Hutter’s legacy lives on. He had brought strong leadership to Anabaptists that had been fragmented into at least a dozen different groups. During his years as chief elder of the group, he had forged working communal groups, creating practical regulations and organizational structures for making communal life work. As a result, these groups, gained the structure they needed to live their life for Christ in community. (Hutterian Brethren Website)
Monday, 19 August 2013
Sued Tirol - Mary’s Ascension Day
(Just want to clarify when I say ‘today’ in a post, it may well be a few days ago. When I don’t have internet excess, I write/save the posts to publish later. I’d love to post daily, but it just can’t be done. So, just enjoy whenever it is you get them.)
Today was a holiday here in Sued Tirol, Mary’s Ascension Day, so while everybody else was observing that, we had Hutter Day. No, I didn’t just invent a holiday, but that’s what it felt like with all the Hutter related places we toured today.
One of the places we saw today was the Bishof Residenz. It’s a big palace, (you see only part of it here) but we were not able to go inside. Quite a contrast, knowing how the peasants were treated compared to how the Bishop at the time lived, which ultimately led to the Peasant's Revolt.
This gate just outside this grand Palace is where the peasants banged and hammered, wanting to be heard. As you can see the marks are still there, helping to tell this story. It's assumed that Jakob Hutter was a part of this, and is where he learned that using violence to emphasize a point is never a good idea, as it doesn't accomplish anything.
We visited the place where Jakob Hutter was born. The house is not there anymore, as it burned down some years ago and another has been built in its place. But close to where it was, there’s a plaque on a stone to commemorate this birthplace. It’s privately owned property, so we just took some pictures and left. The people living there are kind enough to allow these Hutterite visits from time to time. I’m so grateful to the people who put up these plaques!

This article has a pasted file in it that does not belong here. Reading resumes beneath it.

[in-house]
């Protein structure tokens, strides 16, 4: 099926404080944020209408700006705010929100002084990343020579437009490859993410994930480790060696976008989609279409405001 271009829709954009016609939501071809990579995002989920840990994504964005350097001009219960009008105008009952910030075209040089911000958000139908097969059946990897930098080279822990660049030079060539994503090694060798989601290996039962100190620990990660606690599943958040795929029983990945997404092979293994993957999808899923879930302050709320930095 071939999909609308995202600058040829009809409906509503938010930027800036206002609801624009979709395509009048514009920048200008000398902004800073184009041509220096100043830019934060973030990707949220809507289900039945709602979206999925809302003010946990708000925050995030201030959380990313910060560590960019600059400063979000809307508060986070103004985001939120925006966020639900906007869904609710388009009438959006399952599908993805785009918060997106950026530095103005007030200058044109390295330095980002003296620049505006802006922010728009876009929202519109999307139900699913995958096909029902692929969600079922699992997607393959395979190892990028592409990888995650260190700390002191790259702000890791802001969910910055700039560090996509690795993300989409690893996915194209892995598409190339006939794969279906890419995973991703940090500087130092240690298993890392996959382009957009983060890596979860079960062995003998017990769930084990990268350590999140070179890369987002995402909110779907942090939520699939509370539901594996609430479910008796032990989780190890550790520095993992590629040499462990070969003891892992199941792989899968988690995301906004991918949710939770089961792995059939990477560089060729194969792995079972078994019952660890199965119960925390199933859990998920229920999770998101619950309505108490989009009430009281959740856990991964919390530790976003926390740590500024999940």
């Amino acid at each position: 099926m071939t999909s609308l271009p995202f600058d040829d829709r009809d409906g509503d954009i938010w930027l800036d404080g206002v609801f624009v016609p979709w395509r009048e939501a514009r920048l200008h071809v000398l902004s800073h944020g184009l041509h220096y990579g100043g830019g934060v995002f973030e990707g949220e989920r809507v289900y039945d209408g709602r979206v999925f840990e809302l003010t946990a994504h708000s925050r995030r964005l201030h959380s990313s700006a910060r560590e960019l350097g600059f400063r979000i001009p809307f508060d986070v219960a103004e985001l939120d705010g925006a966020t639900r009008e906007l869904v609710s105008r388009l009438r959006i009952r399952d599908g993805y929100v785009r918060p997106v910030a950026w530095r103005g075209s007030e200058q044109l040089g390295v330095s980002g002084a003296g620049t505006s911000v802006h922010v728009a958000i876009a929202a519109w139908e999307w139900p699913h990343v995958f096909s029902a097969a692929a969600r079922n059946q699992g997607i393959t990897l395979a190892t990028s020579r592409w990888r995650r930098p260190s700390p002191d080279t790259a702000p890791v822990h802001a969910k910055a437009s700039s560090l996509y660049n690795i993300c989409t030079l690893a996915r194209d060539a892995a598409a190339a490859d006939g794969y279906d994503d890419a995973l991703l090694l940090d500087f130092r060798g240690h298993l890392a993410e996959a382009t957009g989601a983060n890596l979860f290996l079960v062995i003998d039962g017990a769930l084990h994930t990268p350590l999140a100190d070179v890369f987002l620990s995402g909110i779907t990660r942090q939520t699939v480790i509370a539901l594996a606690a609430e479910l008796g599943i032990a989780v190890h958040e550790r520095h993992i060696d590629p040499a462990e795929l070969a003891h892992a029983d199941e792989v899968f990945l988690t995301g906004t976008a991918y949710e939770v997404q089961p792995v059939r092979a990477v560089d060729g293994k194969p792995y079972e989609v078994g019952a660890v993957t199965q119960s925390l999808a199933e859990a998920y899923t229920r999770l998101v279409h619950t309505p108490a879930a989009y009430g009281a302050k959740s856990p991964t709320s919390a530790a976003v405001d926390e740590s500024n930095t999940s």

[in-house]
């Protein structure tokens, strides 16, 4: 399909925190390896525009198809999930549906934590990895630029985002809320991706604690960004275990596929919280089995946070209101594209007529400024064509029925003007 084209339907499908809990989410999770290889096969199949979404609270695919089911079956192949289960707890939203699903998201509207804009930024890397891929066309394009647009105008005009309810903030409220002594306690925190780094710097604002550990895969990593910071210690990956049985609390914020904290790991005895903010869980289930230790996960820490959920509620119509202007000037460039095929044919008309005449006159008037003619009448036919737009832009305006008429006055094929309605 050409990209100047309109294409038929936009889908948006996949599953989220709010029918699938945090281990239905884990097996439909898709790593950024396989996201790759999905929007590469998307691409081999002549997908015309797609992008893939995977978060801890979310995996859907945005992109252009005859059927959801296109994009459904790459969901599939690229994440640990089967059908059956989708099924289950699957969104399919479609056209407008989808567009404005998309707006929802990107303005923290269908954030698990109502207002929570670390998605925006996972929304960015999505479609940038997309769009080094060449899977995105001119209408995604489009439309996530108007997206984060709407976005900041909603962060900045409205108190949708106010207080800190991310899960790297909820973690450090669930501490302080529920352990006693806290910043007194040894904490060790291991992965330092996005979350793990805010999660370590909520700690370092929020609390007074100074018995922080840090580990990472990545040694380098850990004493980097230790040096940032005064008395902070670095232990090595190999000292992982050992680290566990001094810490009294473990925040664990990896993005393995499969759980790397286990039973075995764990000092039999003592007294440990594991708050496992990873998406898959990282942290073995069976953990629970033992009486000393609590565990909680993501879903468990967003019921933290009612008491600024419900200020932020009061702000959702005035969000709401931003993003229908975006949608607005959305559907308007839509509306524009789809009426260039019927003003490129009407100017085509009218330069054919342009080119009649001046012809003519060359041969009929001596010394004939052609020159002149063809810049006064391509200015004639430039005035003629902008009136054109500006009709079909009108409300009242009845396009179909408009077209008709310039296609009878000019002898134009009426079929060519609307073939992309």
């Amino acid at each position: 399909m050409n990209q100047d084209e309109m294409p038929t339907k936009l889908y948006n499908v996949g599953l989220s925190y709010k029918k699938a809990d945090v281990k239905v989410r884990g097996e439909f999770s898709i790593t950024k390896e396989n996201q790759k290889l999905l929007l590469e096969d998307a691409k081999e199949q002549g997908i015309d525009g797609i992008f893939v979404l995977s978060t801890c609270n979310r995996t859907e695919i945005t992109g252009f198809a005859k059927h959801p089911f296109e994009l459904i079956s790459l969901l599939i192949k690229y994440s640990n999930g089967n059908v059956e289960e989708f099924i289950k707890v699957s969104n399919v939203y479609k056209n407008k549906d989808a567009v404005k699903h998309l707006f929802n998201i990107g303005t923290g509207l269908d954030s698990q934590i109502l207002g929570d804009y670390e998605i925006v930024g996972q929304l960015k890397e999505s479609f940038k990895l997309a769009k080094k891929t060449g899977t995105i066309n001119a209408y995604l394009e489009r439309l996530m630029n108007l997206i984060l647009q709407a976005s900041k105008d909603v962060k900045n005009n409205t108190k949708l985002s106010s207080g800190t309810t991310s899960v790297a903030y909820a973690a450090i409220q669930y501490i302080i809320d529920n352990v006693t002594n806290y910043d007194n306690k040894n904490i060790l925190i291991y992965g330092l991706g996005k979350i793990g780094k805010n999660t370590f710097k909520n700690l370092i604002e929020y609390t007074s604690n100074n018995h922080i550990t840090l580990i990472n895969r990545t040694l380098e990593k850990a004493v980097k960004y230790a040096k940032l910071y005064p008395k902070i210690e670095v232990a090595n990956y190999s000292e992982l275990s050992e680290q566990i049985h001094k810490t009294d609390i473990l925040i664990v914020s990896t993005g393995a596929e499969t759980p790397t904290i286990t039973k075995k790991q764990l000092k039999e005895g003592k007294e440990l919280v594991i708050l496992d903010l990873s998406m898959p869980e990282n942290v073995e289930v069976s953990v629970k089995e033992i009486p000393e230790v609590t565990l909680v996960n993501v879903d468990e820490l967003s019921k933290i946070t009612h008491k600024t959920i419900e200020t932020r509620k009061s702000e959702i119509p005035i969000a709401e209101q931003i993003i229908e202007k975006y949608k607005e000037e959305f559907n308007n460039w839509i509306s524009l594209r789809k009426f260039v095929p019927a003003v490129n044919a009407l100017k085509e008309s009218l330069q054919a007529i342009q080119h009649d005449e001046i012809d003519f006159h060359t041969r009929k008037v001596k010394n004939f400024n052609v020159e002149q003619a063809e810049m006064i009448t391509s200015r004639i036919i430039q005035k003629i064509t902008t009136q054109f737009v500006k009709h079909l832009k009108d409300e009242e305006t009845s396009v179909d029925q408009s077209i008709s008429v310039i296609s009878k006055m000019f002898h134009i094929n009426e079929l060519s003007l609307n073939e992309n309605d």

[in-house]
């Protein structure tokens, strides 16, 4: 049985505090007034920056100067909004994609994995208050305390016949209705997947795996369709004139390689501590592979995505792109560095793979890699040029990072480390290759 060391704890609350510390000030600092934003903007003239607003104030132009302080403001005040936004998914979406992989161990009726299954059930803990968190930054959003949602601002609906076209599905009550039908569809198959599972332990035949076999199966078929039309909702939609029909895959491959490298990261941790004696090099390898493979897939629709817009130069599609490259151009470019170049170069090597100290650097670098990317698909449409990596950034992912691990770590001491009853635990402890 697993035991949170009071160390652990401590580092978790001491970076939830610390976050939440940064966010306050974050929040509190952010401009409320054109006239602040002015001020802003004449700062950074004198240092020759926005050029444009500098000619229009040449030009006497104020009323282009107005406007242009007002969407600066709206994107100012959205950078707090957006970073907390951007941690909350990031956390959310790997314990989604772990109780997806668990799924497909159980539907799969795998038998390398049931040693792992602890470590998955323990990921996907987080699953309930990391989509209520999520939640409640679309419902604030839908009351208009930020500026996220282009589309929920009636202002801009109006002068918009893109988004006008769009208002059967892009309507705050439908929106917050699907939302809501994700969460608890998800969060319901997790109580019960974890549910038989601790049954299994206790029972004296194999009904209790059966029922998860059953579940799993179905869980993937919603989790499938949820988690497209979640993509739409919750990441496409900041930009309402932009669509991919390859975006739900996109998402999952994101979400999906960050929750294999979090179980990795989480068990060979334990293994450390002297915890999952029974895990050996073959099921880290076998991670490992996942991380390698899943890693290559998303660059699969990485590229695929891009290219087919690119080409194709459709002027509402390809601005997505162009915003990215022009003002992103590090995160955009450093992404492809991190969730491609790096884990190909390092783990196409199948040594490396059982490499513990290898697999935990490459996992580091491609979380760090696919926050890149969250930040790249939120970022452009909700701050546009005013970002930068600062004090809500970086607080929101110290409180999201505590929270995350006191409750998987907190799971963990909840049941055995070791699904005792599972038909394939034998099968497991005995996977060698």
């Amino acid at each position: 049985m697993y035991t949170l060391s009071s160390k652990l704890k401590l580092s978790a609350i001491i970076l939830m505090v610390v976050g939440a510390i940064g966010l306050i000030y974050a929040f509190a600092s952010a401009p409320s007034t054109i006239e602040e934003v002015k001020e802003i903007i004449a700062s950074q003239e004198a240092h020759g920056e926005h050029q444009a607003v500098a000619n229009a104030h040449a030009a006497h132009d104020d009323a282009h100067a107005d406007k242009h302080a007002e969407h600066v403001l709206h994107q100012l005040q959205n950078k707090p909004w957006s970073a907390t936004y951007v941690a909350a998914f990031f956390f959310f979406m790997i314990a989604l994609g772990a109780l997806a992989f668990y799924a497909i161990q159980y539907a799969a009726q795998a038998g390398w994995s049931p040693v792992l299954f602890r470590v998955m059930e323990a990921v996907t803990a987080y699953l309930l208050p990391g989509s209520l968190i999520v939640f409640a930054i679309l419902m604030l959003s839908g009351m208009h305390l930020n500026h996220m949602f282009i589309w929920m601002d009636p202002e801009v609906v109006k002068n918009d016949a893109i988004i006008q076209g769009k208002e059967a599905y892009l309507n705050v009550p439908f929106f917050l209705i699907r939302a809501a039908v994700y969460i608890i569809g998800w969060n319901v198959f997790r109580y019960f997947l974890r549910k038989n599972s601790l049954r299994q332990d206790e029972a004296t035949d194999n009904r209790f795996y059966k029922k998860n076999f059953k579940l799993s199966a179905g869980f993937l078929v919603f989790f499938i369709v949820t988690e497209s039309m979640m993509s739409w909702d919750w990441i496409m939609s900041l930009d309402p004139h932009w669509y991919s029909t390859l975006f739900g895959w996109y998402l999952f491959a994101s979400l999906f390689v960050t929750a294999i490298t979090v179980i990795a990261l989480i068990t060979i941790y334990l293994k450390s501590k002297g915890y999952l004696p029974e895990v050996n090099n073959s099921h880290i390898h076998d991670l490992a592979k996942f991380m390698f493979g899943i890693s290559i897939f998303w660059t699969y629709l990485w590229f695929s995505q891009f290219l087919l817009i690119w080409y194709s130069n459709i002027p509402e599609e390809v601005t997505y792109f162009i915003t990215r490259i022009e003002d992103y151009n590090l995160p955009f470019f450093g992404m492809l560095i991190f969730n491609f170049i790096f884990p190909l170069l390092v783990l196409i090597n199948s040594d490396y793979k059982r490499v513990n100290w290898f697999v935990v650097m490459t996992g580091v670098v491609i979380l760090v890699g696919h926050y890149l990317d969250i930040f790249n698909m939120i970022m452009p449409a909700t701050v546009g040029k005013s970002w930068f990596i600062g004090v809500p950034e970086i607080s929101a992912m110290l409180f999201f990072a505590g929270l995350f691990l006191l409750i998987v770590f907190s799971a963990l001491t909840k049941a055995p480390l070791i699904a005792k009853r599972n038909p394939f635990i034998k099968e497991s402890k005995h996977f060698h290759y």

This house in Klausen is where Jakob and Katharina Hutter were captured. The people living in the home sympathized with the Anabaptists and assisted them sometimes, knowing it could cost them their lives.
They were taken to Schloss Branzoll, (in the background) where they stayed only a few days.
In all the castles we've seen, there are MANY with stairs like these, leading to the top. Not an easy climb, but so worthwhile, not only for the view from there, but also to stay there for a while and reflect on the stories.
Jakob was taken to Innsbruck and Katharina to Schloss Summersberg in Guffidaun. She was pregnant at the time and when her baby was born, they took it from her and placed it in a Catholic home, ‘so that it doesn’t end up in hell’. The baby was never heard of again. Nobody even knows whether it was a boy or girl. Horrible enough to be separated from her husband and not knowing what will become of both her and him, they had to take her baby as well. Sometime later, someone helped Katharina escape. Two years later though, she was recaptured, kept at Schloss Schoeneck where she was drowned in a water trough. As I said in an earlier post, Jakob Hutter was burned at the stake in Innsbruck.
Robert Hochgruberm our tour guide
These caves are also in Guffidaun. That’s where the first Anabaptists met for worship or hid from their enemies. Really gave me something to think about, while we’re free to worship in big comfortable churches, our forefathers gathered in caves.